Longing for a mini show

Longing for a mini show

Grocery chain Meny currently offers nine different types of Red Bull. Only two of the nine energy drinks are sugar-free.

A 0.25 liter can usually costs NOK 24.90 and now costs NOK 14.90. Meanwhile, a 0.3 liter bottle of Emsdal costs NOK 19.40.

Price is very important to people's choices, so when Red Bull becomes cheaper than water, it becomes easier to choose drinks that contain sugar and caffeine over water.

This is what the Secretary General of the National Public Health Association, Minna Gerhardsen, told DinSide. She believes this is negative for our health.

Clinical nutritionist Tine Sundfør also responds to the offer.

-I think it's hair raising, she said The newspaper onlinewho mentioned the issue first.

The anger against these: – Absolutely unbelievable!


Reply

Mini's slogan is “Eat Better, Live Better”.

– Gerhardsen says this is hardly consistent with that message.

Responses: Secretary General of the National Public Health Association, Minna Gerhardsen.  Photo: Jorm Kallstad/NTB

Responses: Secretary General of the National Public Health Association, Minna Gerhardsen. Photo: Jorm Kallstad/NTB
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She believes that there are no benefits of drinking Red Bull for our body.

– When this gets a price higher than the price of water, we push consumers from what is beneficial for the body to what is less beneficial, says the Secretary-General.

She says the National Public Health Association is working to restore the sugar tax, and get a so-called health tax trade-off that would make healthy things cheaper and unhealthy things more expensive.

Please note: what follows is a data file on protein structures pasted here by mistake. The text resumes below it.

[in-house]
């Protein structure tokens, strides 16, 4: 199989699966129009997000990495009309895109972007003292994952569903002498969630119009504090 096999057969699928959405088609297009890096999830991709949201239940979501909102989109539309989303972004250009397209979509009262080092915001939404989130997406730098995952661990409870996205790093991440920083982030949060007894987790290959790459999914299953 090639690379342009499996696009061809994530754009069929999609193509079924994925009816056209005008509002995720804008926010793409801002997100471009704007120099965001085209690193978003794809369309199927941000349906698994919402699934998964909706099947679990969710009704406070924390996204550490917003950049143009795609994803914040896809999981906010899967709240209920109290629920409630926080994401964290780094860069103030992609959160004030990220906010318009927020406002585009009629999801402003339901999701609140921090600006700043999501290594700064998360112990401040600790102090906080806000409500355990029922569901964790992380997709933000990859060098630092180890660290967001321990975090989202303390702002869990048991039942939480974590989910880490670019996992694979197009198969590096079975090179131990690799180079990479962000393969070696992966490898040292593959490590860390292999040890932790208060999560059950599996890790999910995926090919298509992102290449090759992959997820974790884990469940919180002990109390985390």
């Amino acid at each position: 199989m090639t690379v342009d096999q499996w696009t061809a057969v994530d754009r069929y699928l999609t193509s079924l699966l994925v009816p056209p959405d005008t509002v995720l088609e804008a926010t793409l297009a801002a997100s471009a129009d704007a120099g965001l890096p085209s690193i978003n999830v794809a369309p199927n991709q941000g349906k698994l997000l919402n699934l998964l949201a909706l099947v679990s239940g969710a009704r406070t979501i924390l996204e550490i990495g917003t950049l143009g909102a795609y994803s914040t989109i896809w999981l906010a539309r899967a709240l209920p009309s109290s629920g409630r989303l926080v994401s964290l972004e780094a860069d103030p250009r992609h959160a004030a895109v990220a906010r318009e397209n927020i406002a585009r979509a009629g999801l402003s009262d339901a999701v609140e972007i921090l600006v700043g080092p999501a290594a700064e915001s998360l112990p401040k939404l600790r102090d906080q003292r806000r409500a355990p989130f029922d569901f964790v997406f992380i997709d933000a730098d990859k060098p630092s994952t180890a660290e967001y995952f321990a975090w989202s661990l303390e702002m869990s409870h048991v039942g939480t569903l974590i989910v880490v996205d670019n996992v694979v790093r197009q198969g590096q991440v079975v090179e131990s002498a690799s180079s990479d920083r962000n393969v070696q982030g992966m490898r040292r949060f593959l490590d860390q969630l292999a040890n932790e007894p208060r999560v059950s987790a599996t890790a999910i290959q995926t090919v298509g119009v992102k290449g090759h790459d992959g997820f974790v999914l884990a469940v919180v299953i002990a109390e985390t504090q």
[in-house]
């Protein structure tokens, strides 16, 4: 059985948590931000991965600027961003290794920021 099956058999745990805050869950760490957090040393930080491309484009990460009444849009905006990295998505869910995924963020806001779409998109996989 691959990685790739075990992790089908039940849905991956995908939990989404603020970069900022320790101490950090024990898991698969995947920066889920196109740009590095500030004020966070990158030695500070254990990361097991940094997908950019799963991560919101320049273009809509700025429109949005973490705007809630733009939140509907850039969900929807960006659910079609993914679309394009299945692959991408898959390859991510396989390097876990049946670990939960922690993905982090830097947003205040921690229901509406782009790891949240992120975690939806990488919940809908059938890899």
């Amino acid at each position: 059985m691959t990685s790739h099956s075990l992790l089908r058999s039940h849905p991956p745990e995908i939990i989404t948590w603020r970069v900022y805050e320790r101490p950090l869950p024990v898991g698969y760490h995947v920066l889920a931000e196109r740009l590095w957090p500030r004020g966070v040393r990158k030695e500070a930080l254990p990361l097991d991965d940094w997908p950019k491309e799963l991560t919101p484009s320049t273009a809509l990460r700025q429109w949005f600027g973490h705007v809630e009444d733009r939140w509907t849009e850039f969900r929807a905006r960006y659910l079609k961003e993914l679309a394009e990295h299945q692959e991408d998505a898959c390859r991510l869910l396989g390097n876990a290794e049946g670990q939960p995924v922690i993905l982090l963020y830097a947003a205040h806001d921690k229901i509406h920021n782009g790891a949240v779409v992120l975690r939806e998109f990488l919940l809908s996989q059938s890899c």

Price is one of the most important factors in influencing our choices, says Gerhardsen.

– In Norway, we face significant challenges related to overweight and obesity, with seven out of ten adults weighing more than the recommended amount. She explains that drinking with sugar is an important source of excess weight and obesity.

Towards the awards ceremony

Towards the awards ceremony


The menu is responsive

According to Gerhardsen, the National Public Health Association expects big players, such as grocery chains, to take social responsibility for health and climate.

In this sense, we would like them to help push consumption towards healthy foods, such as water, instead of drinks containing sugar. Many chains have decided that sugar-free soft drinks should always be cheaper than those containing sugar. We also want this kind of thinking in campaigns, she says.

Red Bull cans will be cheaper per unit than mini water bottles until March 9, says Nina Horn-Hein, Mini's communications director.

This is because Mini during this period has an offer on Red Bull and not an offer on the water, as Hein confirms.

“When it comes to promotions on soft drinks, our practice is that we have lower promotional prices for soft drinks without sugar than for soft drinks with sugar,” she says.

– Red Bull cans contain only 250ml, so almost the liter price of all our water bottles is cheaper yet with the Red Bull offer. Two of the Red Bull varieties on offer are sugar-free.

- One of the most extreme

– One of the most extreme


– I have moved candy and chocolate

Meny's communications manager said they have hundreds of offers every week across product groups, and they make sure they always have plenty of healthy products in stock.

“Now we also offer carrots, pears, grapes, cut fruit and crusty farmer’s bread,” says Hein.

Additionally, most of our stores have moved candy and chocolate to the back of the store and wellness to the front near the checkout area to reduce impulse purchases of sweets, she says.

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Dalila Awolowo

Dalila Awolowo

"Explorer. Unapologetic entrepreneur. Alcohol fanatic. Certified writer. Wannabe tv evangelist. Twitter fanatic. Student. Web scholar. Travel buff."

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